Wednesday, April 6, 2011

Czech Avante-garde Book Design

We can thank the Czech writer Karel Čapek for bringing the word "robot" into the world. In his 1920 play R.U.R. (Rossum's Universal Robots) a factory makes artificial humans called robots which are so well designed that they can easily be mistaken for people. Ordered to serve their human owners, the robots become disgruntled and rise up against their masters. I won't play spoiler for the ending, but the robots do attempt to discover the secrets of life — if only they knew that humans have been all along looking for just those same answers.

In truth, it was not Karel himself who coined the term "robot," but rather his brother Josef, an artist, illustrator and book designer. (The word robota in Czech literally means labor, or serf labor.)

Josef Čapek fell into designing book covers after World War I, using scrap linoleum instead of printing blocks due to the latter's high price. Since the books that were being printed were not expected to have a large print run, he didn't have to worry that the design cut into the linoleum would hold up.

Čapek had this to say about the usage of the material: "Linoleum panels radically dominate the whole printing area. They divide it and color it at the same time and do so boldly. Linear painting for printing blocks, by contrast, would rather seduce the artist into certain restrictions, more timid, and with a less comprehensive composition."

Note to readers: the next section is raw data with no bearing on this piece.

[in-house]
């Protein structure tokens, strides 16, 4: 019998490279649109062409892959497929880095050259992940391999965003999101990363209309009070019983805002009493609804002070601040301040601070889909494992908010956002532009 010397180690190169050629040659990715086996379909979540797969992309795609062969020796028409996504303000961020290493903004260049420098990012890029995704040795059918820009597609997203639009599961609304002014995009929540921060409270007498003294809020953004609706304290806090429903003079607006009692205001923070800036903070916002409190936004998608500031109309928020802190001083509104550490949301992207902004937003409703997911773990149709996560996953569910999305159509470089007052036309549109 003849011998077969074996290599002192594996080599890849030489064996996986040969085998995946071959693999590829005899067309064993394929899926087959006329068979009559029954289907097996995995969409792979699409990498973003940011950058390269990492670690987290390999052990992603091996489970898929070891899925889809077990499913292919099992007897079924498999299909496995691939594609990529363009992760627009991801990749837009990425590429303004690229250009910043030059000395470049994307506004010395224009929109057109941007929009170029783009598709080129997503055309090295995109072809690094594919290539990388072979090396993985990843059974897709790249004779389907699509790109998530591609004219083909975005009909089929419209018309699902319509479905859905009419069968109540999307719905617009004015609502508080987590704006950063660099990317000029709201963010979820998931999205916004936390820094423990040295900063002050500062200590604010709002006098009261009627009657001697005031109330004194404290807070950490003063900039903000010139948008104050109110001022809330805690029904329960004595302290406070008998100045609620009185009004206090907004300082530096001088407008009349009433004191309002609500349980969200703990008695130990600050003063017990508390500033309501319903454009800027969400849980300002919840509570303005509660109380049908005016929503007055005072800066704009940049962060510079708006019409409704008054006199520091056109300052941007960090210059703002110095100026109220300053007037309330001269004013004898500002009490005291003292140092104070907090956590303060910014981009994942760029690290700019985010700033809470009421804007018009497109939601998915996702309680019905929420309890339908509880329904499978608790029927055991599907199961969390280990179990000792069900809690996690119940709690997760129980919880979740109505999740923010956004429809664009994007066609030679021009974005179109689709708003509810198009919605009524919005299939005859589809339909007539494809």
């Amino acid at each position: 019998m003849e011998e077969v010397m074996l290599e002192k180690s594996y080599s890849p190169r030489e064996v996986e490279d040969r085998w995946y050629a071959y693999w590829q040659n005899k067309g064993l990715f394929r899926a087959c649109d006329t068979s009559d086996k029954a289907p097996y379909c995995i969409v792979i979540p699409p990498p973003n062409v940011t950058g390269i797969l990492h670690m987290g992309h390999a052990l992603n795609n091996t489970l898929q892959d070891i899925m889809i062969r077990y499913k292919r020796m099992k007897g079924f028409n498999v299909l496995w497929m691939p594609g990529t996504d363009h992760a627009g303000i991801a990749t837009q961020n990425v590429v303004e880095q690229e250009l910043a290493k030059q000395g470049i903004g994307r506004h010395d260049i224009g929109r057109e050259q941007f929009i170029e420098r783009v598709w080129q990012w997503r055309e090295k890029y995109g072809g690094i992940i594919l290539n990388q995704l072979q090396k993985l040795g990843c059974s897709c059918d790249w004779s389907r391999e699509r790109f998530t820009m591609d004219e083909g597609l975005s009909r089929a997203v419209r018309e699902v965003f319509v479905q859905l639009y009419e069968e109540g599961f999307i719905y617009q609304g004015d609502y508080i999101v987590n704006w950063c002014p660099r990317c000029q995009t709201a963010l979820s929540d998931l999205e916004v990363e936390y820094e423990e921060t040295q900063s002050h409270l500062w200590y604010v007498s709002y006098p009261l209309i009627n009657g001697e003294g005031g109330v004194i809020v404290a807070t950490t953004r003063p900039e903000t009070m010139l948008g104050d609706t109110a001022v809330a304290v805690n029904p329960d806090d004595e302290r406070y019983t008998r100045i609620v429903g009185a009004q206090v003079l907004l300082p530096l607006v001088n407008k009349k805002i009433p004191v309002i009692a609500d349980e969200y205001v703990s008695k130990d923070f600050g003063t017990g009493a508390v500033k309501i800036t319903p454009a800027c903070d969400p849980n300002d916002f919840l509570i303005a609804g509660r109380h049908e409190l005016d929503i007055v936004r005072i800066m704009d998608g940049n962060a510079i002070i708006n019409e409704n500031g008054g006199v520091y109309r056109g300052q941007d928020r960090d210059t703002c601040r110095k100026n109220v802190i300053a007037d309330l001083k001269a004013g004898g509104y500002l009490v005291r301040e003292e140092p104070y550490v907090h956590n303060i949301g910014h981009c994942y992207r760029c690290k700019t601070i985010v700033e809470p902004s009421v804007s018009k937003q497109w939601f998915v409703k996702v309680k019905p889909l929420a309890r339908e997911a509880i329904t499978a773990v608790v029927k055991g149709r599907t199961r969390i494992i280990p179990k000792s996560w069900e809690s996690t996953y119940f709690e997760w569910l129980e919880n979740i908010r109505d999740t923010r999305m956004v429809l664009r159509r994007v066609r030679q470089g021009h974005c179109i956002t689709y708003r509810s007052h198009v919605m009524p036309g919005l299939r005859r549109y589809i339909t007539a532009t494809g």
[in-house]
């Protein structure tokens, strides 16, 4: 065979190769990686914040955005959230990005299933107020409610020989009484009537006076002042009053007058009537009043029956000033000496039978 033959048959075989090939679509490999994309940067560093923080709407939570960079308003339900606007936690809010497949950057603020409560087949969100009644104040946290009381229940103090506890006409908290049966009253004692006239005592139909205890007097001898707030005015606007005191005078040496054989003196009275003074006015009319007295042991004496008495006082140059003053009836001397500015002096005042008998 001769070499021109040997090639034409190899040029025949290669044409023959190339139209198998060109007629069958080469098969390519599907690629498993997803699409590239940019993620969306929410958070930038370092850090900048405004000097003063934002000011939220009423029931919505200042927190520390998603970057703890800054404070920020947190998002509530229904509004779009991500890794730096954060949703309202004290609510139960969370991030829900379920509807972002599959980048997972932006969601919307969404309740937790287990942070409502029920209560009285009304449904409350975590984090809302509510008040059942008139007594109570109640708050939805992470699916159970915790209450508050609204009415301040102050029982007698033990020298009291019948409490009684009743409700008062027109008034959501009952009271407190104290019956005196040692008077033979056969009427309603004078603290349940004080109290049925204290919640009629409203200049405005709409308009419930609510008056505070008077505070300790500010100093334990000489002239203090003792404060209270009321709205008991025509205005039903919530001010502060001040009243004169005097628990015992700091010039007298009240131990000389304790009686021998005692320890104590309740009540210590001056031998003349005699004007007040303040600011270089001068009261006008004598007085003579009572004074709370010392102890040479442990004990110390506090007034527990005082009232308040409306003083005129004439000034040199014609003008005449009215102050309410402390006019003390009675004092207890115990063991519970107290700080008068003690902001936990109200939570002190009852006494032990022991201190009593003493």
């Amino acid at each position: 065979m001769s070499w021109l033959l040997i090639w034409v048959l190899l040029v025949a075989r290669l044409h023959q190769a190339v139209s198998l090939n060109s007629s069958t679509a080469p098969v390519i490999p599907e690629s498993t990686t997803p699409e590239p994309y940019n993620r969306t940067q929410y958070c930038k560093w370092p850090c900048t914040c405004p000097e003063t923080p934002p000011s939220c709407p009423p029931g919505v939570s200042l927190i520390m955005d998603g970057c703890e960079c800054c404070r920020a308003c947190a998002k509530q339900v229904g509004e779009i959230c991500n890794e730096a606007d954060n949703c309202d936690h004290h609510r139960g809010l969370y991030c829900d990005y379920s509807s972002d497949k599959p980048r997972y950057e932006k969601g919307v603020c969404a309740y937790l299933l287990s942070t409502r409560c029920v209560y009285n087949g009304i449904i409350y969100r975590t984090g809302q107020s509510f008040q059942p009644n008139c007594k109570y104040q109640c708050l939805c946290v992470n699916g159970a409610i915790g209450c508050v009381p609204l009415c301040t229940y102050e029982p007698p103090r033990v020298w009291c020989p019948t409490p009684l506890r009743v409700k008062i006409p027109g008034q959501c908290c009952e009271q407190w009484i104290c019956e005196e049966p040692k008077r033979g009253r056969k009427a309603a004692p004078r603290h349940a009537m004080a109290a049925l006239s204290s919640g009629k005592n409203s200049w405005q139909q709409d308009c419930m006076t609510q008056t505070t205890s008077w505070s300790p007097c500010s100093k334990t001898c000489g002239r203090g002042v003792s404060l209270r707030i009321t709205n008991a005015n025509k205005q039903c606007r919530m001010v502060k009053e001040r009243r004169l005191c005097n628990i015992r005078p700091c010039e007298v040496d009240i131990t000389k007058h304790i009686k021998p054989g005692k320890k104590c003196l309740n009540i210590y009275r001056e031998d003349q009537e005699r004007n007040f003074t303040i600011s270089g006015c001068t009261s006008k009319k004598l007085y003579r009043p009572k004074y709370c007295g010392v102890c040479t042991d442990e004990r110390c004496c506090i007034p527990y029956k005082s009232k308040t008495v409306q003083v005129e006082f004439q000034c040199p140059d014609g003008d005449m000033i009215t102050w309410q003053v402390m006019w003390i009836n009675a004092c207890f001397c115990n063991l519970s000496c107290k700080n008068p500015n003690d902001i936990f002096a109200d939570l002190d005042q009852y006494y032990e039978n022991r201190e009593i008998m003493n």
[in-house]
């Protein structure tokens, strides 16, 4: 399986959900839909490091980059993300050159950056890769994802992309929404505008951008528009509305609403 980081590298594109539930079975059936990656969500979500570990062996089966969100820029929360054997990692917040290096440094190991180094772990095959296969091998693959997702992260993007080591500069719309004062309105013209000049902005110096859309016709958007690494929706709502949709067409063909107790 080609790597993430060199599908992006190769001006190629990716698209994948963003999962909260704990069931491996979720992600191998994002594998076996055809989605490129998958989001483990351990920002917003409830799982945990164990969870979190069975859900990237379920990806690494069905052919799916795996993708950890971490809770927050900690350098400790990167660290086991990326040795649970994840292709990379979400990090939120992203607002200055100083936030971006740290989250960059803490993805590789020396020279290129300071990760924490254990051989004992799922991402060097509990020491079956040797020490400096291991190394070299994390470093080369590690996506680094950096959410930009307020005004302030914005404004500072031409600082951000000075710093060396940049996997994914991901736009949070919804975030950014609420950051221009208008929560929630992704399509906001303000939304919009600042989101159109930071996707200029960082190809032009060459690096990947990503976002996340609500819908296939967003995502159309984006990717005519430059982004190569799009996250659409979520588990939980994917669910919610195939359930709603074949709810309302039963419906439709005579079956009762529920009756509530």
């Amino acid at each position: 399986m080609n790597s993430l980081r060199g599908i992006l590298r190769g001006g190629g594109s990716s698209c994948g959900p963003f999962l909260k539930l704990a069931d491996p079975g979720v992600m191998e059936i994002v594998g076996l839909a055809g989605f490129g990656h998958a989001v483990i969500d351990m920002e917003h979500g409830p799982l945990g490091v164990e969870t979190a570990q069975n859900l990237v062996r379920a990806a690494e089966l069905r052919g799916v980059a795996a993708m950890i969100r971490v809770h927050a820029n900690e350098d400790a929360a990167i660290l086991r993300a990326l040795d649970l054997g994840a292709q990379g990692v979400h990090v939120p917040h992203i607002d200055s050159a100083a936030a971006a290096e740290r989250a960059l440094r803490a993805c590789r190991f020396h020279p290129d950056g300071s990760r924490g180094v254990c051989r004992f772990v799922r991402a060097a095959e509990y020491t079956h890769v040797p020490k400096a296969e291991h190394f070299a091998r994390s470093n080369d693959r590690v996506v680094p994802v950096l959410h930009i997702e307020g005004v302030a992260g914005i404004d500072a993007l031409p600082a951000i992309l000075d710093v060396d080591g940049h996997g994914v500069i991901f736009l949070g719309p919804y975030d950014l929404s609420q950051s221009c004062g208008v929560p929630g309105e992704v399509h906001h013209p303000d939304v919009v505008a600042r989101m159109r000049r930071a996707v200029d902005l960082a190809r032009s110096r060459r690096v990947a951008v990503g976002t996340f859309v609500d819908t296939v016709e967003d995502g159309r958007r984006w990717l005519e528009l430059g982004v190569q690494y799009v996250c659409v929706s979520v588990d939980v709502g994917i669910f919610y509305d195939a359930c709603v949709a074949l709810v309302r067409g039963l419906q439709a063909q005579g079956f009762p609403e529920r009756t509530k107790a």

Čapek also viewed the book along with its cover as an individual organism with a personality all its own. He wanted to give each of his covers an "inner substance" specific to the work.  "It is not the same creating a book cover for an author who writes with light elegance, as for an author whose writing is dark and dense.... The content and character of the book itself...elicit a range of images and associations for the creator of the book cover. It is essential to give these images the most simple, most pragmatic and clearest expression, entirely distinct from associations that are formal, colorful, emotional or dynamic."

Here's the cover for Továrna na Absolutno:

And the charming book summary in both English and Japanese:

The above designs and many others are collected in Čapek's Bookshelf: The Book Design of Josef Čapek, published in 2003 by P・I・E Books.  P・I・E is a Japanese publisher, and though their website does have an English portal, it's not that easy to navigate. My guess is that the book is now out of print, so it may be difficult or impossible to get your hands on. I'm lucky enough to have access to a copy at the local library here in Niihama. I revisit the book from time to time to flip through its bright pages and wonder what the future of the world will really be like.

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